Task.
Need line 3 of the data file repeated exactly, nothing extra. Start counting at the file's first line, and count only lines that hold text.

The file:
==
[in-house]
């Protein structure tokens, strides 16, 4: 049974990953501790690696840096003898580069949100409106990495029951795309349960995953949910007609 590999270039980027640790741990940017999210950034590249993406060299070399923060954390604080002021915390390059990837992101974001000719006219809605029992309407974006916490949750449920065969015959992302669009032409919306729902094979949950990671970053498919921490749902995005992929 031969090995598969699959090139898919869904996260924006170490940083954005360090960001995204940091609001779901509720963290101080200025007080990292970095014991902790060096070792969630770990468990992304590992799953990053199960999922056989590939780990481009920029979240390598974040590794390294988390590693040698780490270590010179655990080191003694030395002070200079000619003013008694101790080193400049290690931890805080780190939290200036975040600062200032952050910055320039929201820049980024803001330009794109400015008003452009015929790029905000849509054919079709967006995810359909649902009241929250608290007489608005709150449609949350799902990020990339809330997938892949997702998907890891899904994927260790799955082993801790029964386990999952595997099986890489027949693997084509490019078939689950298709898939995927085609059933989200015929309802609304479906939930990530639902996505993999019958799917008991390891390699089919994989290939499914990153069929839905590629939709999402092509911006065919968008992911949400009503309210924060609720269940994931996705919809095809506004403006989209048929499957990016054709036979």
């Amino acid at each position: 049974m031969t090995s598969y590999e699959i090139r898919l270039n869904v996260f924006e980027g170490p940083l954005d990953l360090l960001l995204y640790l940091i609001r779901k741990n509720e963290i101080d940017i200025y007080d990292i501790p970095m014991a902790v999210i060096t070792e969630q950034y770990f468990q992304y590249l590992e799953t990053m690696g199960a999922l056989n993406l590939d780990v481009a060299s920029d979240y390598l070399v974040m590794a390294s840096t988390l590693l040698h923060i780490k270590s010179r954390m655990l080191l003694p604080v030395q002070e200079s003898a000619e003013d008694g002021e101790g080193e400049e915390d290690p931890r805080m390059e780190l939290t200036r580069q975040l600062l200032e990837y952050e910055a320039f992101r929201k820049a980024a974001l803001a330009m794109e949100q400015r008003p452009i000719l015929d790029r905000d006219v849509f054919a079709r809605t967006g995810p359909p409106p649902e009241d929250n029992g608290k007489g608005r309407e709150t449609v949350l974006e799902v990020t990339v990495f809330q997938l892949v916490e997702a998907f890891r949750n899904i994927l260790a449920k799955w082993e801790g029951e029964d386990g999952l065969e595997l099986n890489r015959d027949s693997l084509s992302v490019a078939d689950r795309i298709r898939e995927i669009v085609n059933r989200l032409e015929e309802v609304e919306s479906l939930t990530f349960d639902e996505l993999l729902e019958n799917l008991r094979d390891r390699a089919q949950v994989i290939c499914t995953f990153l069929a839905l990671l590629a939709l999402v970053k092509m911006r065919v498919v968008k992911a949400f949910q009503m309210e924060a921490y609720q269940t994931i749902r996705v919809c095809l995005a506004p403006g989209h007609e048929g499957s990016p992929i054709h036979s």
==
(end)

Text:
């Amino acid at each position: 049974m031969t090995s598969y590999e699959i090139r898919l270039n869904v996260f924006e980027g170490p940083l954005d990953l360090l960001l995204y640790l940091i609001r779901k741990n509720e963290i101080d940017i200025y007080d990292i501790p970095m014991a902790v999210i060096t070792e969630q950034y770990f468990q992304y590249l590992e799953t990053m690696g199960a999922l056989n993406l590939d780990v481009a060299s920029d979240y390598l070399v974040m590794a390294s840096t988390l590693l040698h923060i780490k270590s010179r954390m655990l080191l003694p604080v030395q002070e200079s003898a000619e003013d008694g002021e101790g080193e400049e915390d290690p931890r805080m390059e780190l939290t200036r580069q975040l600062l200032e990837y952050e910055a320039f992101r929201k820049a980024a974001l803001a330009m794109e949100q400015r008003p452009i000719l015929d790029r905000d006219v849509f054919a079709r809605t967006g995810p359909p409106p649902e009241d929250n029992g608290k007489g608005r309407e709150t449609v949350l974006e799902v990020t990339v990495f809330q997938l892949v916490e997702a998907f890891r949750n899904i994927l260790a449920k799955w082993e801790g029951e029964d386990g999952l065969e595997l099986n890489r015959d027949s693997l084509s992302v490019a078939d689950r795309i298709r898939e995927i669009v085609n059933r989200l032409e015929e309802v609304e919306s479906l939930t990530f349960d639902e996505l993999l729902e019958n799917l008991r094979d390891r390699a089919q949950v994989i290939c499914t995953f990153l069929a839905l990671l590629a939709l999402v970053k092509m911006r065919v498919v968008k992911a949400f949910q009503m309210e924060a921490y609720q269940t994931i749902r996705v919809c095809l995005a506004p403006g989209h007609e048929g499957s990016p992929i054709h036979s």